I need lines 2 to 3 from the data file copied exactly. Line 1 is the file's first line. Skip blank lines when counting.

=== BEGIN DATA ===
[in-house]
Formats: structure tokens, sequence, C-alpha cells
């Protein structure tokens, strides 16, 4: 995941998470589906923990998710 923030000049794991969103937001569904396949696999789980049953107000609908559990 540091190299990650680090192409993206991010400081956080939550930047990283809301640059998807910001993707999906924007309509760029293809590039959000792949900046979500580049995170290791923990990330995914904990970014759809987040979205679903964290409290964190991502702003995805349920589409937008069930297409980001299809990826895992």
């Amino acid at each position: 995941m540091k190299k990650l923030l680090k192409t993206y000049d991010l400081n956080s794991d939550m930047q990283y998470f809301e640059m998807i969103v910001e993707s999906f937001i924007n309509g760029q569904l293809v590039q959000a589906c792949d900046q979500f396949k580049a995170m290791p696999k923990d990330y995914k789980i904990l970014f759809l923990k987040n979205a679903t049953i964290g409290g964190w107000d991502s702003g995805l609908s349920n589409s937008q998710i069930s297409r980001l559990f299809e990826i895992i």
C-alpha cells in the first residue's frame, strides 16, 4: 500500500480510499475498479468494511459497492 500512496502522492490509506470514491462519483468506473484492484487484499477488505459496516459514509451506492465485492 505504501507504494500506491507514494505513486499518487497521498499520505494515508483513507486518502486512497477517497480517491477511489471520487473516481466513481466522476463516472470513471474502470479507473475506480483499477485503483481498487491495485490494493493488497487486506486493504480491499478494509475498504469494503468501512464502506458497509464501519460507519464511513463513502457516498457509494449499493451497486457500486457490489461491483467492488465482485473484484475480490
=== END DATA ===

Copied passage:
Formats: structure tokens, sequence, C-alpha cells
């Protein structure tokens, strides 16, 4: 995941998470589906923990998710 923030000049794991969103937001569904396949696999789980049953107000609908559990 540091190299990650680090192409993206991010400081956080939550930047990283809301640059998807910001993707999906924007309509760029293809590039959000792949900046979500580049995170290791923990990330995914904990970014759809987040979205679903964290409290964190991502702003995805349920589409937008069930297409980001299809990826895992």